IGBTmodules are usually designed for pollution degree 2 and very occasionally also for
Furthermore, an overvoltage class has to be specified, which is also divided into four
Overvoltage class 1
refers to systems connected to supplies in which
measures have been taken to limit brief voltage surges to a sufficiently low
Overvoltage class 2
applies to systems connected to a fixed supply, including
household appliances and portable equipment. The next class, overvoltage
class 3, applies to such appliances and equipment only if theywill be subject to
unusual demandswith regard to reliability and availability.
Overvoltage class 3
also applies to systems that are connected to a fixed
supply, but have special requirements with regard to reliability and availability,
such as industrial systems.
Overvoltage class 4
applies to systems such as electricity meters connected
to the supply on site.
Depending on how they are used in the application, IGBTmodules are usually grouped
into overvoltage class 2 (e.g. consumer applications) or 3 (e.g. industrial applications).
An impulse voltage can be derived from the relevant standards taking into account the
relevant system voltage for the application and the overvoltage class. For example,
according to IEC 60664-1, overvoltage class 2 and a system voltage of 300V give an
impulse voltage of 2.5kV. As a next step, the minimum clearances required can be
derived from the tables of the relevant standards.With an impulse voltage of 2.5kV and
a pollution degree of 2 it follows, providing that the electrical field is non-homogenous in
accordance with IEC 60664-1, that the clearance must be at least 1.5mm in order to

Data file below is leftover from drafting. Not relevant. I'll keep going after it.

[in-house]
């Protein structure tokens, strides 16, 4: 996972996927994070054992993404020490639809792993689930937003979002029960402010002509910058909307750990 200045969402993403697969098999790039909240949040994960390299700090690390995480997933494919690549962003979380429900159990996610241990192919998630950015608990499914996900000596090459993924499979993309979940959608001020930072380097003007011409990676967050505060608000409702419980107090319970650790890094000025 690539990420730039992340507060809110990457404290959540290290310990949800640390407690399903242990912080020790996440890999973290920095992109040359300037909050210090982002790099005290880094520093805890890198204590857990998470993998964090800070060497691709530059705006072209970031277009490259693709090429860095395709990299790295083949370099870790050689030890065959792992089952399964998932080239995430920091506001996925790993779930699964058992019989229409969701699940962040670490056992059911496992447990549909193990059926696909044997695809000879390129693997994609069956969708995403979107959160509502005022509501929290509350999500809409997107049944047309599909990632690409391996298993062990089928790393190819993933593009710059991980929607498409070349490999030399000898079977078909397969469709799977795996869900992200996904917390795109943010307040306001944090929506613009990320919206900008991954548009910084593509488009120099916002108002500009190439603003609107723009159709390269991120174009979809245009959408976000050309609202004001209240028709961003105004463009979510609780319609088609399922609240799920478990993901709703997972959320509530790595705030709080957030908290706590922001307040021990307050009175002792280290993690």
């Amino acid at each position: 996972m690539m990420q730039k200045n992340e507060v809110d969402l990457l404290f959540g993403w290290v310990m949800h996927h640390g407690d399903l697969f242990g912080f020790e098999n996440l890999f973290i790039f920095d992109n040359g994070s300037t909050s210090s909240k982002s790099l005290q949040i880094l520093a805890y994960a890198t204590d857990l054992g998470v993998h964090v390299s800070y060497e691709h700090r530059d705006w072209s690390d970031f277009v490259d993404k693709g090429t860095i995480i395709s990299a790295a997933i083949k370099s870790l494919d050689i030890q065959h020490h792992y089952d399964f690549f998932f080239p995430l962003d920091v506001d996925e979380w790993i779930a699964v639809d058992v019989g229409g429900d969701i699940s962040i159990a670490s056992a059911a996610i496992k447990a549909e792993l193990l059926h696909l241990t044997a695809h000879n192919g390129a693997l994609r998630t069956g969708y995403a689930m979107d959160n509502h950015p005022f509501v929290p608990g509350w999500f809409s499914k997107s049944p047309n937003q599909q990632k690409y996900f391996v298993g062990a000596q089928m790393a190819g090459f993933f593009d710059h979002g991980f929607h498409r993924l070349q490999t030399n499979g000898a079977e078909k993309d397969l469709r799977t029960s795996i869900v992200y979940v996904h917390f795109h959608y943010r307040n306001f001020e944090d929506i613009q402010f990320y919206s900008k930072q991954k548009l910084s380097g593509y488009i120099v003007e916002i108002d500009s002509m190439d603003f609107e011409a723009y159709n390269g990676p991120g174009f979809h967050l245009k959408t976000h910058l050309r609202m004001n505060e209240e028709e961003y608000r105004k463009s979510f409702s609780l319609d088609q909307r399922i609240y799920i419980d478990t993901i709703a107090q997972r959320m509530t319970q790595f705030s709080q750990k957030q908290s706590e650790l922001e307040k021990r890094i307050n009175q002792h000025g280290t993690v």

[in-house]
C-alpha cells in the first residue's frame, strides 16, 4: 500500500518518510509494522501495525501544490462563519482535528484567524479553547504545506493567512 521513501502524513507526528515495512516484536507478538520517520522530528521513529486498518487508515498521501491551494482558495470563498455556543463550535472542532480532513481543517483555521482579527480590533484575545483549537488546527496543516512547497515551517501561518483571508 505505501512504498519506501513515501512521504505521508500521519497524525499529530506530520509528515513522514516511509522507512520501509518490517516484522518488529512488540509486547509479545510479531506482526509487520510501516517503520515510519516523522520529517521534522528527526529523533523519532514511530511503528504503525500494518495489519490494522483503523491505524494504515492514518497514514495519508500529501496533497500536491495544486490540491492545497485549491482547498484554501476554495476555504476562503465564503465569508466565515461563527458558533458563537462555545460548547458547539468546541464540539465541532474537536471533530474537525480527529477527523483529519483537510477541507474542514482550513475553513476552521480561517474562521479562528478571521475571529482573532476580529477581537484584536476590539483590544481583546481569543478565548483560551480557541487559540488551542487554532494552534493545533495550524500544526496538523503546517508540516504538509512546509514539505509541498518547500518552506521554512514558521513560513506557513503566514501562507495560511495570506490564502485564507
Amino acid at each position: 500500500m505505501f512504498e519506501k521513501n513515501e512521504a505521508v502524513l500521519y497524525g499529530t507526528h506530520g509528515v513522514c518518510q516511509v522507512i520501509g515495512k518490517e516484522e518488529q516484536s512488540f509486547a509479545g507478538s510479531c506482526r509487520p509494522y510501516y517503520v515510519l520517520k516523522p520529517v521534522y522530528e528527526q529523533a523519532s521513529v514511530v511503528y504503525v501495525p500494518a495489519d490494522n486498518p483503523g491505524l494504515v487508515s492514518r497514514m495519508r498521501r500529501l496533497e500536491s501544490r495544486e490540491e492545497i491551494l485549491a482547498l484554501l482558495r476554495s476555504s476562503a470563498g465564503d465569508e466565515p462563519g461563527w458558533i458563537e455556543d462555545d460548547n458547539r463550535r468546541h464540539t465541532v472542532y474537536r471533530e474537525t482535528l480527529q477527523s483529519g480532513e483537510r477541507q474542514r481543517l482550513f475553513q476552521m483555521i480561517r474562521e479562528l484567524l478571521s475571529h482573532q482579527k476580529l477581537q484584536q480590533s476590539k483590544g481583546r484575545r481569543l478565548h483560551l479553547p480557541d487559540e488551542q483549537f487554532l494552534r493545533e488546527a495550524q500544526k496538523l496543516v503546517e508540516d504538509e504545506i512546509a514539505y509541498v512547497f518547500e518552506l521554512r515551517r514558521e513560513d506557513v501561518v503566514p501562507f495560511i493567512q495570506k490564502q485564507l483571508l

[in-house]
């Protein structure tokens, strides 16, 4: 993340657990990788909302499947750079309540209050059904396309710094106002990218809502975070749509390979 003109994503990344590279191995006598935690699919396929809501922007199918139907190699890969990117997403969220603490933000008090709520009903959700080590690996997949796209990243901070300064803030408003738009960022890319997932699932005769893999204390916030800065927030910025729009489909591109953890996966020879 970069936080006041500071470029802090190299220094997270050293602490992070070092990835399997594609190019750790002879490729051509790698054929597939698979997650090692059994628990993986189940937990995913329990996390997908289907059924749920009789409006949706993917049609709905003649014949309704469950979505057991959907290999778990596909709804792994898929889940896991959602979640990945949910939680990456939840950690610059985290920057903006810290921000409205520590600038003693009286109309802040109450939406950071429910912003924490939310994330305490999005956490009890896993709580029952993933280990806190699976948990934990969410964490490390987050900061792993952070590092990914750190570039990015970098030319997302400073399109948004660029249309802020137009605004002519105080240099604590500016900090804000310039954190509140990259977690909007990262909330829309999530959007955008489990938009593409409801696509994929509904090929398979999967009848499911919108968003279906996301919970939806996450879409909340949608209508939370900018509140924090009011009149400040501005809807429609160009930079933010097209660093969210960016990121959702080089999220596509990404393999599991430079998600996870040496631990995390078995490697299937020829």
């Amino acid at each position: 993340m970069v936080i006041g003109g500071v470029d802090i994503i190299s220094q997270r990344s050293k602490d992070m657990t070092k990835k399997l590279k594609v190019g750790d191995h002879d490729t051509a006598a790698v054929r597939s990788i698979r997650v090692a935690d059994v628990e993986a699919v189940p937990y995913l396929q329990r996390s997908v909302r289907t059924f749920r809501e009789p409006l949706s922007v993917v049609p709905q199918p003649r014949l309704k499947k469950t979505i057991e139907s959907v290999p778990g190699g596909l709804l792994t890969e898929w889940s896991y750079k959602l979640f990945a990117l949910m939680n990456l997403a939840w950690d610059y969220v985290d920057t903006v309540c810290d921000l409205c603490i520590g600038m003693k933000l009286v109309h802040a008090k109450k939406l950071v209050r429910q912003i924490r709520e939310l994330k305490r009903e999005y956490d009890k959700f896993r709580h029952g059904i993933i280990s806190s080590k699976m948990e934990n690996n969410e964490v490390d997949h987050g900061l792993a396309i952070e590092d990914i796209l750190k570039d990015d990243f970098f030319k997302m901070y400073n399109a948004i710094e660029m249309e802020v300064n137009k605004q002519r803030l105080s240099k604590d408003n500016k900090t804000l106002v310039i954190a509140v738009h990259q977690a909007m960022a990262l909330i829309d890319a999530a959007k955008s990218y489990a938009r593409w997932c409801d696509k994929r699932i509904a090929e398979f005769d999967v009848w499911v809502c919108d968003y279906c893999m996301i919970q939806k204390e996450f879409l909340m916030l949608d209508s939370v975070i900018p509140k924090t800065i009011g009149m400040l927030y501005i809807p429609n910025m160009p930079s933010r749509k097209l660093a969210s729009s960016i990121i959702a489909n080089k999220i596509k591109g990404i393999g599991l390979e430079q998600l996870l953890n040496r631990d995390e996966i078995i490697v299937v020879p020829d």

guarantee functional insulation. It should be noted that this applies only to a maximum
altitude of 2000m above sea level. If the system is used above this altitude, correction
factors must be taken into account, which increases the required clearance. In the
previous example, the clearance of 1.5mm increases by a factor of 1.48 to 2.22mm if it
is tobeused toamaximum altitudeof 5000m.
To determine theminimum creepage required, a third factor is required in addition to the
degree of contamination and associated voltages: The material group. Four material
groups are set out in the standards, graded according to creepage resistance or CTI
(comparative tracking index) value. The creepage resistance states the dielectric
strength of the surface of insulating materials, particularly under the influence of
humidity and contamination. It determines the voltage to which the base material does
not show any tracking if 50 drops of a standardised electrolyte solution are applied.
Measurement is carried out on an etched surface, with one drop falling between two
platinum electrodes every 30 seconds. The specific details of themethod for measuring
the CTI value are set out in the standard IEC 60112. The four material groups derived
from it are:
Material group I
Material group II
Material group IIIa
CTI < 400